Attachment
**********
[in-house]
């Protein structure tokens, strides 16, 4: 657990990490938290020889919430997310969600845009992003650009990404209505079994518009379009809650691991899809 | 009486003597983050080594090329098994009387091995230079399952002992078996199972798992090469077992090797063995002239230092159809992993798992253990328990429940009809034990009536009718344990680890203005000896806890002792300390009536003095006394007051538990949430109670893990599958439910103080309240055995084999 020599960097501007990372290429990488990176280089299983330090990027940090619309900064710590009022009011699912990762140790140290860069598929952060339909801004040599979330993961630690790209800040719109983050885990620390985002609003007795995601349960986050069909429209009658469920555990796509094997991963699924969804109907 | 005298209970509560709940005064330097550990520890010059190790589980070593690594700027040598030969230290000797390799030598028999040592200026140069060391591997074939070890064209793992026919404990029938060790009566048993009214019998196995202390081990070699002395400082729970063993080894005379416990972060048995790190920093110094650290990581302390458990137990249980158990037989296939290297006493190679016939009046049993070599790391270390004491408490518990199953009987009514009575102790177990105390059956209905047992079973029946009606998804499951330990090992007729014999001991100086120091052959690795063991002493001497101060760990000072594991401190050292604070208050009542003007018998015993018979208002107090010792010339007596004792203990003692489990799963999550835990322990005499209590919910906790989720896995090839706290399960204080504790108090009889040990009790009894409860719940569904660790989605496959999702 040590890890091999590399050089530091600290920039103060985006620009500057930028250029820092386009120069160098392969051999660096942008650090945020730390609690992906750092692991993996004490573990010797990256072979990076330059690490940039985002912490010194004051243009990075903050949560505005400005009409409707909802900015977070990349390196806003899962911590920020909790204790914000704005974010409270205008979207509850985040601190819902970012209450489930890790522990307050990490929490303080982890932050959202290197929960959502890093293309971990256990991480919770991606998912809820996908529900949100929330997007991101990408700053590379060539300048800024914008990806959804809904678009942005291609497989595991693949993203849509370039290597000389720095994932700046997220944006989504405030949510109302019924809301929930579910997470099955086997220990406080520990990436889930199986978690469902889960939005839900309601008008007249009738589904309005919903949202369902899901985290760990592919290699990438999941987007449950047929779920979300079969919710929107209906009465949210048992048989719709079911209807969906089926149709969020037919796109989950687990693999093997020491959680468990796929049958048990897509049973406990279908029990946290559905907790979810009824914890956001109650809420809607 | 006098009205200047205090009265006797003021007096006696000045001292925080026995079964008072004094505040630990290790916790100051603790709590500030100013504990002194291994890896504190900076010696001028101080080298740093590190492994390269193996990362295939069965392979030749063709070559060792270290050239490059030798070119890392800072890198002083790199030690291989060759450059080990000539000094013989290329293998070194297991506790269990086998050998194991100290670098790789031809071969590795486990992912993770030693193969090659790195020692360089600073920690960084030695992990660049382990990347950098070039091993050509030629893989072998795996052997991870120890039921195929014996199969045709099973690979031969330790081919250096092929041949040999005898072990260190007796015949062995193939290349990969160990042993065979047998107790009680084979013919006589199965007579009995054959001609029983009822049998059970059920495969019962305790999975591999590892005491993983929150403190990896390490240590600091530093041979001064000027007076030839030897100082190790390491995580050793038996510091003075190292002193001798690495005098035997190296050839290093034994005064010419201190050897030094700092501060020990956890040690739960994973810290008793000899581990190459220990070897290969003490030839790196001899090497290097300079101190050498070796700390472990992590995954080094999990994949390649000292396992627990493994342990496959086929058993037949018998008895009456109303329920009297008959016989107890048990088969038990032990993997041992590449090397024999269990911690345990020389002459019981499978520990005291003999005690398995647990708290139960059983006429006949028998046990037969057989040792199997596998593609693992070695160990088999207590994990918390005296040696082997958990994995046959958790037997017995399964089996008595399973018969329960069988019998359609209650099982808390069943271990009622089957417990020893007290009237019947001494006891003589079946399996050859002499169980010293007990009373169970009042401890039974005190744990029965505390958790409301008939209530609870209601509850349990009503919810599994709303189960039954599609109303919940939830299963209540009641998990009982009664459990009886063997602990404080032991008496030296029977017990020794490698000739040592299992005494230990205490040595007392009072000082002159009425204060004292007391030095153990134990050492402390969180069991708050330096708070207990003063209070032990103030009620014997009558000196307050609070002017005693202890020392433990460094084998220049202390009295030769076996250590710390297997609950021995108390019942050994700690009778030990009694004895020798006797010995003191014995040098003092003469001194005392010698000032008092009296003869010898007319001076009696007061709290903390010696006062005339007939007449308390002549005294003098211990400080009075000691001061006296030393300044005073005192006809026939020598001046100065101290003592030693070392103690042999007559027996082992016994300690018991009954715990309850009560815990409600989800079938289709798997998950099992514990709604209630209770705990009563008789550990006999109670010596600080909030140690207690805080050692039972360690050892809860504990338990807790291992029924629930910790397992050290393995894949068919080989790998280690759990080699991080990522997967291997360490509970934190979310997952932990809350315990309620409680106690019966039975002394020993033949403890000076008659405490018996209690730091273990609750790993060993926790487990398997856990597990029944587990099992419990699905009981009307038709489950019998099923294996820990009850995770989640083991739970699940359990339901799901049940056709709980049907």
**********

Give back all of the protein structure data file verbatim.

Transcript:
[in-house]
């Protein structure tokens, strides 16, 4: 657990990490938290020889919430997310969600845009992003650009990404209505079994518009379009809650691991899809 | 009486003597983050080594090329098994009387091995230079399952002992078996199972798992090469077992090797063995002239230092159809992993798992253990328990429940009809034990009536009718344990680890203005000896806890002792300390009536003095006394007051538990949430109670893990599958439910103080309240055995084999 020599960097501007990372290429990488990176280089299983330090990027940090619309900064710590009022009011699912990762140790140290860069598929952060339909801004040599979330993961630690790209800040719109983050885990620390985002609003007795995601349960986050069909429209009658469920555990796509094997991963699924969804109907 | 005298209970509560709940005064330097550990520890010059190790589980070593690594700027040598030969230290000797390799030598028999040592200026140069060391591997074939070890064209793992026919404990029938060790009566048993009214019998196995202390081990070699002395400082729970063993080894005379416990972060048995790190920093110094650290990581302390458990137990249980158990037989296939290297006493190679016939009046049993070599790391270390004491408490518990199953009987009514009575102790177990105390059956209905047992079973029946009606998804499951330990090992007729014999001991100086120091052959690795063991002493001497101060760990000072594991401190050292604070208050009542003007018998015993018979208002107090010792010339007596004792203990003692489990799963999550835990322990005499209590919910906790989720896995090839706290399960204080504790108090009889040990009790009894409860719940569904660790989605496959999702 040590890890091999590399050089530091600290920039103060985006620009500057930028250029820092386009120069160098392969051999660096942008650090945020730390609690992906750092692991993996004490573990010797990256072979990076330059690490940039985002912490010194004051243009990075903050949560505005400005009409409707909802900015977070990349390196806003899962911590920020909790204790914000704005974010409270205008979207509850985040601190819902970012209450489930890790522990307050990490929490303080982890932050959202290197929960959502890093293309971990256990991480919770991606998912809820996908529900949100929330997007991101990408700053590379060539300048800024914008990806959804809904678009942005291609497989595991693949993203849509370039290597000389720095994932700046997220944006989504405030949510109302019924809301929930579910997470099955086997220990406080520990990436889930199986978690469902889960939005839900309601008008007249009738589904309005919903949202369902899901985290760990592919290699990438999941987007449950047929779920979300079969919710929107209906009465949210048992048989719709079911209807969906089926149709969020037919796109989950687990693999093997020491959680468990796929049958048990897509049973406990279908029990946290559905907790979810009824914890956001109650809420809607 | 006098009205200047205090009265006797003021007096006696000045001292925080026995079964008072004094505040630990290790916790100051603790709590500030100013504990002194291994890896504190900076010696001028101080080298740093590190492994390269193996990362295939069965392979030749063709070559060792270290050239490059030798070119890392800072890198002083790199030690291989060759450059080990000539000094013989290329293998070194297991506790269990086998050998194991100290670098790789031809071969590795486990992912993770030693193969090659790195020692360089600073920690960084030695992990660049382990990347950098070039091993050509030629893989072998795996052997991870120890039921195929014996199969045709099973690979031969330790081919250096092929041949040999005898072990260190007796015949062995193939290349990969160990042993065979047998107790009680084979013919006589199965007579009995054959001609029983009822049998059970059920495969019962305790999975591999590892005491993983929150403190990896390490240590600091530093041979001064000027007076030839030897100082190790390491995580050793038996510091003075190292002193001798690495005098035997190296050839290093034994005064010419201190050897030094700092501060020990956890040690739960994973810290008793000899581990190459220990070897290969003490030839790196001899090497290097300079101190050498070796700390472990992590995954080094999990994949390649000292396992627990493994342990496959086929058993037949018998008895009456109303329920009297008959016989107890048990088969038990032990993997041992590449090397024999269990911690345990020389002459019981499978520990005291003999005690398995647990708290139960059983006429006949028998046990037969057989040792199997596998593609693992070695160990088999207590994990918390005296040696082997958990994995046959958790037997017995399964089996008595399973018969329960069988019998359609209650099982808390069943271990009622089957417990020893007290009237019947001494006891003589079946399996050859002499169980010293007990009373169970009042401890039974005190744990029965505390958790409301008939209530609870209601509850349990009503919810599994709303189960039954599609109303919940939830299963209540009641998990009982009664459990009886063997602990404080032991008496030296029977017990020794490698000739040592299992005494230990205490040595007392009072000082002159009425204060004292007391030095153990134990050492402390969180069991708050330096708070207990003063209070032990103030009620014997009558000196307050609070002017005693202890020392433990460094084998220049202390009295030769076996250590710390297997609950021995108390019942050994700690009778030990009694004895020798006797010995003191014995040098003092003469001194005392010698000032008092009296003869010898007319001076009696007061709290903390010696006062005339007939007449308390002549005294003098211990400080009075000691001061006296030393300044005073005192006809026939020598001046100065101290003592030693070392103690042999007559027996082992016994300690018991009954715990309850009560815990409600989800079938289709798997998950099992514990709604209630209770705990009563008789550990006999109670010596600080909030140690207690805080050692039972360690050892809860504990338990807790291992029924629930910790397992050290393995894949068919080989790998280690759990080699991080990522997967291997360490509970934190979310997952932990809350315990309620409680106690019966039975002394020993033949403890000076008659405490018996209690730091273990609750790993060993926790487990398997856990597990029944587990099992419990699905009981009307038709489950019998099923294996820990009850995770989640083991739970699940359990339901799901049940056709709980049907």